Language in the Americas: Out of Beringia
Norbert Francis
December 2021
 

Linguistically, the Western Hemisphere harbors a great typological diversity, by some estimates, the greatest in the world. Controversy regarding classification aside, much work lies ahead to identify the movements up through to include the final leg of the journey of modern humans, in terms of distance travelled from our continent of origin, to Tierra del Fuego. This article will briefly summarize the advances that the language sciences have made in describing these migrations and the languages that accompanied them, to then discuss viable proposals for collaboration with other fields. Such an interdisciplinary program of study is necessary because the tools of linguistics do not suffice. Continuing work on the processes of origin, dispersion and convergence will help us better understand fundamental properties of language. Research on the description of individual languages and how they can be classified will contribute to this understanding. For speakers and students of the American languages, these advances will also contribute to the recovery of the cultural heritage that is associated with historical language change.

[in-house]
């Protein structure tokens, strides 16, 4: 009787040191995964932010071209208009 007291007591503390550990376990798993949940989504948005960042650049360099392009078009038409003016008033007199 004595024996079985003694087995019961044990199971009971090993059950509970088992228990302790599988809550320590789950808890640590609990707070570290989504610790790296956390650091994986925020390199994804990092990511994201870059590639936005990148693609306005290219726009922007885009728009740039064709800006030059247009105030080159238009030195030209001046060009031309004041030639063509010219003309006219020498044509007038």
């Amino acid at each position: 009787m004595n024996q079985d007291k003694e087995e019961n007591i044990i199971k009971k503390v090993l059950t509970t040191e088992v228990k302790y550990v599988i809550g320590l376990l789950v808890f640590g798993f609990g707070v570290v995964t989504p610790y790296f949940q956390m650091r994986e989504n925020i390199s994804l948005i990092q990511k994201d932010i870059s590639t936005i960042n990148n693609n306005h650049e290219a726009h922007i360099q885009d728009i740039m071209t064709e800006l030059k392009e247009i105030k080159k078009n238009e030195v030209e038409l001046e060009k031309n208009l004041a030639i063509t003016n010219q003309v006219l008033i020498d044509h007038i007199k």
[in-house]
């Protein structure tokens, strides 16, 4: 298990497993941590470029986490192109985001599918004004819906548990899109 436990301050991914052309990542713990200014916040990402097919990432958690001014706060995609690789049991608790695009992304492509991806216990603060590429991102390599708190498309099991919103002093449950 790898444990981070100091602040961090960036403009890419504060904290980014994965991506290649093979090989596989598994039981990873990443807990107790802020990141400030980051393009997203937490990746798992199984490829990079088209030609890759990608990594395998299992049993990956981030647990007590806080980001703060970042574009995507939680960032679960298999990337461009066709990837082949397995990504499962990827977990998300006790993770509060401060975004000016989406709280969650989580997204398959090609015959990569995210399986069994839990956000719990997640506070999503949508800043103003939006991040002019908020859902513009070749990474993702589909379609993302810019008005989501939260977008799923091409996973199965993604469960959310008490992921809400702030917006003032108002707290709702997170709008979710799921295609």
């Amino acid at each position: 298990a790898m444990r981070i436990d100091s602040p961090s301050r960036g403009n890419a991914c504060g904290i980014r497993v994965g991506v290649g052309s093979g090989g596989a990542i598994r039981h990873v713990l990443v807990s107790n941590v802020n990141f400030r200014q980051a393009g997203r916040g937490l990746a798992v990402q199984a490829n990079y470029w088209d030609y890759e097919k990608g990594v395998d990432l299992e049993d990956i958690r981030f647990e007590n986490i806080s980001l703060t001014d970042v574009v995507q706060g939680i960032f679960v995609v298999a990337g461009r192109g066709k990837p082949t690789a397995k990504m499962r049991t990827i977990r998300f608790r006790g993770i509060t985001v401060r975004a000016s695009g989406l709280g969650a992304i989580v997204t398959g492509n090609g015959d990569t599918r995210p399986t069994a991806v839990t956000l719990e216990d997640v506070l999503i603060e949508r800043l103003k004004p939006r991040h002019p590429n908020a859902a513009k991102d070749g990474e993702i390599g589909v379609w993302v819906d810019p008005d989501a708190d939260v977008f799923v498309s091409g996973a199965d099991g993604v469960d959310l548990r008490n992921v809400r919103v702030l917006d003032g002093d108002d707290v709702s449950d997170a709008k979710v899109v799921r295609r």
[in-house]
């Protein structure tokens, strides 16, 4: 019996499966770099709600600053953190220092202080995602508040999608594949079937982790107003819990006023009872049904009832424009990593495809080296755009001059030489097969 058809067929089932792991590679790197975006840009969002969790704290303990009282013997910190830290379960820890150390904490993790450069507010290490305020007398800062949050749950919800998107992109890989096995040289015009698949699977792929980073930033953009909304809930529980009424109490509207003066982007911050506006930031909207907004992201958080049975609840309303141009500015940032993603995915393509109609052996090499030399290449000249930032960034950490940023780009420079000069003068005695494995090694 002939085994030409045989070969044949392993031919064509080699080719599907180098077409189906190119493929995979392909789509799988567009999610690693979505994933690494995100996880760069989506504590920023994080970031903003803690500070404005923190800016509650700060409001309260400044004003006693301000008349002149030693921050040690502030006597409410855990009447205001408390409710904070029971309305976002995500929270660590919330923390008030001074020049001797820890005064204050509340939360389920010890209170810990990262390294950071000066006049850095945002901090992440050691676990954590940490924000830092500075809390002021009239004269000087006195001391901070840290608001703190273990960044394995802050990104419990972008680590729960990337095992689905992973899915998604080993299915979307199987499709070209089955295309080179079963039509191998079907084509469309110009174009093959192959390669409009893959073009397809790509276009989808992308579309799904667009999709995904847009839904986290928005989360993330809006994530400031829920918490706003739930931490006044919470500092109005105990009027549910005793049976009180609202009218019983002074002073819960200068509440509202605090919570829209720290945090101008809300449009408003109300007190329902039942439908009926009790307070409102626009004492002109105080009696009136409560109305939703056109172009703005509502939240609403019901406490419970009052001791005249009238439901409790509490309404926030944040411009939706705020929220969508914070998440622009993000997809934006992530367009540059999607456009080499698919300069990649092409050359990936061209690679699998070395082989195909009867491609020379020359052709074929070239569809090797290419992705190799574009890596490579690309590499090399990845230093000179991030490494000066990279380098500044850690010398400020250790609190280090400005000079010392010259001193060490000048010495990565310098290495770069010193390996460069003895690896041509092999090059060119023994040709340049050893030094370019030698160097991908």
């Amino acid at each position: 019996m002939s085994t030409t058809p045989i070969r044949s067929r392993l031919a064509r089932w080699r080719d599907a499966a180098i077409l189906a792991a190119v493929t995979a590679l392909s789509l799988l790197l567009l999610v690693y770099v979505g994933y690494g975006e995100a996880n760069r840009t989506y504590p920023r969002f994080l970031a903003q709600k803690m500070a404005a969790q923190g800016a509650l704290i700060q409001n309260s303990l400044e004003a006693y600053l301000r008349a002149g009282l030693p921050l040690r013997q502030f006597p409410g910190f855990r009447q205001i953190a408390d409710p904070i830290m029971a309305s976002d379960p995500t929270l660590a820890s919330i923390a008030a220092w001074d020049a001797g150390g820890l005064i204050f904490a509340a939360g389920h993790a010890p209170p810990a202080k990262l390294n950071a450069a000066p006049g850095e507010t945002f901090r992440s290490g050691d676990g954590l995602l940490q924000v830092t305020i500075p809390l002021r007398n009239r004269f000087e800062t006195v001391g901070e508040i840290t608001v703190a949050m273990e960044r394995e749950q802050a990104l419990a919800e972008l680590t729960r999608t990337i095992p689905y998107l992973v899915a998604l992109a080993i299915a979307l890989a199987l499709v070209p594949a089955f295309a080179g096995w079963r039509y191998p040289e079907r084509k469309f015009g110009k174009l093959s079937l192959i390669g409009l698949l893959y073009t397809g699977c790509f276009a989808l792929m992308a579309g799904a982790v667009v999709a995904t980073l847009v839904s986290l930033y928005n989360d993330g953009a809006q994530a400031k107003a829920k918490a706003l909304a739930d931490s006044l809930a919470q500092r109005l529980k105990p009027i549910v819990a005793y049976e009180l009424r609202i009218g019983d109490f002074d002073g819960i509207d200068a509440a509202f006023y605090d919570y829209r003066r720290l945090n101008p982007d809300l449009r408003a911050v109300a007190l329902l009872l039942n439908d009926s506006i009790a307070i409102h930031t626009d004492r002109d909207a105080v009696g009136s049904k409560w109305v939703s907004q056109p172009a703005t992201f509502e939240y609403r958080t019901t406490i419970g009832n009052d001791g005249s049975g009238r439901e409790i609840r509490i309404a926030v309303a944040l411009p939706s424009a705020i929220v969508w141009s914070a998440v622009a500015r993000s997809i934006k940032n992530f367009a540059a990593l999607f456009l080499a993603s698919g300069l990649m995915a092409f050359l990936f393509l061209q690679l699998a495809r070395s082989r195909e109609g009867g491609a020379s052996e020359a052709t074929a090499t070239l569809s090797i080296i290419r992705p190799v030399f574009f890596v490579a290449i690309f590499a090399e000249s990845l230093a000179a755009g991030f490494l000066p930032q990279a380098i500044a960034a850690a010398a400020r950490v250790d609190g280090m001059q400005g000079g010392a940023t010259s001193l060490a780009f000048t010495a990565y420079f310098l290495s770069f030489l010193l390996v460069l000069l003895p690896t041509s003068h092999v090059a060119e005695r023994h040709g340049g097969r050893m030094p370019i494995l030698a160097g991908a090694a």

Format: [ pdf ]
Reference: lingbuzz/006377
(please use that when you cite this article)
Published in: Lengua y MigraciĆ³n
keywords: typology, language evolution, language universals, universal grammar, migration, new world, syntax
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